A scientific review panel that helps guide the National Park Service’s fight to restore native cutthroat trout in Yellowstone Lake has advised Koel to keep at the Carrington Island pellet treatment. 

“Why wouldn’t you do what they’re doing there?” said retired U.S. Geological Survey fisheries biologist Bob Gresswell, who chairs the review panel. “If it’s not taking away from the gillnetting program at this point, nuke them till it glows.” 

But going full bore with Yellowstone’s netting program should remain the top priority, Gresswell said. The park uses commercial fishing tactics, including crews imported from the Great Lakes. Destruction of the lake trout population, the ultimate goal, is all but assured if they stay at it, he said. 

“It crashes,” Gresswell said. “That’s what’s happened in virtually all commercial fisheries in the world.” 

Yellowstone Lake’s mackinaw population hasn’t collapsed yet, but numbers have slid down a gradual glide path and there’s ample evidence that a crash is looming, according to researchers. 

At peak levels in 2012, Koel said, there were an estimated 925,000 of the exotic char, which are native to the Great Lakes and most Canadian watersheds. A decade of around-the-clock netting through the months Yellowstone Lake is ice free has slashed the estimated population to 670,000, but the size and age structure of the long-lived nonnative species has shifted dramatically. 

“It’s a story of success,” Gresswell said. “There’s still high numbers of lake trout, but not high numbers of predatory lake trout.” 

Lake trout become piscivorous, eating other fish, in adulthood. In Yellowstone Lake, around 30 percent of a mature lake trout’s diet is cutthroat trout, according to the Park Service. Fish older than 3 years are in steep decline, opening an ecological niche 2-year-old trout have especially taken advantage of.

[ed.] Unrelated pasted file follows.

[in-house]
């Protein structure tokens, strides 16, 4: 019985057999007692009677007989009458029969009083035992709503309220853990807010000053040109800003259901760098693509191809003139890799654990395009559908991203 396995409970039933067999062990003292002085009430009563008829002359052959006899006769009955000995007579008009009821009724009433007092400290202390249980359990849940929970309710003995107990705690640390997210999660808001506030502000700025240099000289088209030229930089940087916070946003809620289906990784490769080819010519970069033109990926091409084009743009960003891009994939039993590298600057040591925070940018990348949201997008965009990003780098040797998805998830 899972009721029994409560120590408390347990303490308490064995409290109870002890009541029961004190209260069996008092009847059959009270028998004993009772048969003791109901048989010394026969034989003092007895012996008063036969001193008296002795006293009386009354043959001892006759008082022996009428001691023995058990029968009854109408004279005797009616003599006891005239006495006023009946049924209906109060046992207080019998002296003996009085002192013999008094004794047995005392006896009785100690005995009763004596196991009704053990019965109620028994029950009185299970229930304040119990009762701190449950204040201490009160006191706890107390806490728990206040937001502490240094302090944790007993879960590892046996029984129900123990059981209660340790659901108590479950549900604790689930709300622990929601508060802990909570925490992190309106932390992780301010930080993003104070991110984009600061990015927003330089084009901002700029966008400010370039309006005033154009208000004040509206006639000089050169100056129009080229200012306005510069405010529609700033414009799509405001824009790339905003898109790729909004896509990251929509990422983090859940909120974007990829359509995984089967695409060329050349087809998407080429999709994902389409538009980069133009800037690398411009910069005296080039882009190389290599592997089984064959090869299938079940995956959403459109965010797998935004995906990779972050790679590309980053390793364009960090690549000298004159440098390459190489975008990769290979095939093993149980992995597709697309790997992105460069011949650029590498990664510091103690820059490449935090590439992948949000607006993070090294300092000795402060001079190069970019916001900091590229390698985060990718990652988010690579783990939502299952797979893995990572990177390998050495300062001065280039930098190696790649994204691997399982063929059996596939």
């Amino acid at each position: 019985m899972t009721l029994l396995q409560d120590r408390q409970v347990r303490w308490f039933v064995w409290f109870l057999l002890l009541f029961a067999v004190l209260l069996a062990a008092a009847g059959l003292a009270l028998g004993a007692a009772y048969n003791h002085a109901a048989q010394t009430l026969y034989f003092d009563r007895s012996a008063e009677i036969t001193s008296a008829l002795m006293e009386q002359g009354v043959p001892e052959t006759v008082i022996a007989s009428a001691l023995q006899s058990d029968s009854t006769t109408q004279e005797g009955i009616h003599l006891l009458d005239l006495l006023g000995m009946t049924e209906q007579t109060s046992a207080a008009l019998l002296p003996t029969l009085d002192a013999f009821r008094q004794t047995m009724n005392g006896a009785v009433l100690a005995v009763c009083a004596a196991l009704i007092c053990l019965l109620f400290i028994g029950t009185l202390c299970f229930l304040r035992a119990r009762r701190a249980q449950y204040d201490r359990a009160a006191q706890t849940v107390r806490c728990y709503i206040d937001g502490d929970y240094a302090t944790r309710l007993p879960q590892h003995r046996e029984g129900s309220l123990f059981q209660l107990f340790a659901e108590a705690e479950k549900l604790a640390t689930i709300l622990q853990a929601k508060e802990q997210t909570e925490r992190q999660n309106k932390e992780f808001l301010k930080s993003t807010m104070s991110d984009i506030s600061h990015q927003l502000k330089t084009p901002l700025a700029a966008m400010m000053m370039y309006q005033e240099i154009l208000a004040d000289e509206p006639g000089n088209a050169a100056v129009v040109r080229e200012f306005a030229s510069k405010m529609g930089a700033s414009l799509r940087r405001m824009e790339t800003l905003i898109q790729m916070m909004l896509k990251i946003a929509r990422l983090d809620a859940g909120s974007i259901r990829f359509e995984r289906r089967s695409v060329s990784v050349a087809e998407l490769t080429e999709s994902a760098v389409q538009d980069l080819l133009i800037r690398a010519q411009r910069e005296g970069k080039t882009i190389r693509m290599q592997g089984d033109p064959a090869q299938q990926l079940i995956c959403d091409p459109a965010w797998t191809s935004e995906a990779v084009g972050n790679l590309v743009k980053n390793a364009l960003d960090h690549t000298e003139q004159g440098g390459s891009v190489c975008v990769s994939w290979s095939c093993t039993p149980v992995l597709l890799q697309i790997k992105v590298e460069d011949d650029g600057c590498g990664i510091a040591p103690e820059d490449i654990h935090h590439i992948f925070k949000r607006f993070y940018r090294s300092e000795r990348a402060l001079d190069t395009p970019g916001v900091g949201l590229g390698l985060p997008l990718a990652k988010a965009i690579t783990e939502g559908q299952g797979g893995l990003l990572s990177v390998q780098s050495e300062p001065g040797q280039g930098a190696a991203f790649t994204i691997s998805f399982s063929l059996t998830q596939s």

“I’m saying this in words that send shivers up my spine, but the fish fight back,” Gresswell said. “There’s less competition for food, and so all the sudden you get this bulge of young. But if you keep fishing the adults and maintain mortality throughout, it crashes.” 

After that happens, widespread deployment of the pellet-spreading technique could be a more viable way of holding Yellowstone’s lake trout population down at a basement level. 

“The spawning bed sites that we know of only represent .03 percent of the lake surface area,” Koel said. “So an entire age class of lake trout each year is concentrated on .03 percent of the lake for a short period of time. If you develop methods that focus on these tiny areas in relation to the whole lake volume and surface area, just think of how far ahead you will be.” 

Aerially dropping throughout Yellowstone Lake would require wading through some bureaucracy. 

Yellowtone’s Native Fish Conservation Plan that enabled the intensive netting program is now a dozen years old, and the document is silent on using plant-based material to kill lake trout embryos. The park would need to do some more National Environmental Policy Act compliance to scale up, Koel said. 

While promising, more research is also needed to prove that the pellet method can have a population-level effect across 394-feet-deep Yellowstone Lake. There are some limitations, too. The farther away the spawning bed sites are from Grant, where the pellets are stored, the more difficult and expensive lethal pellet showers will be, Koel said. There are also questions about drift in the water column for deeper spawning areas. 

“But there are key sites outside of Carrington Island that we, biologists in the park, believe could inflict the same level of mortality,” Koel said.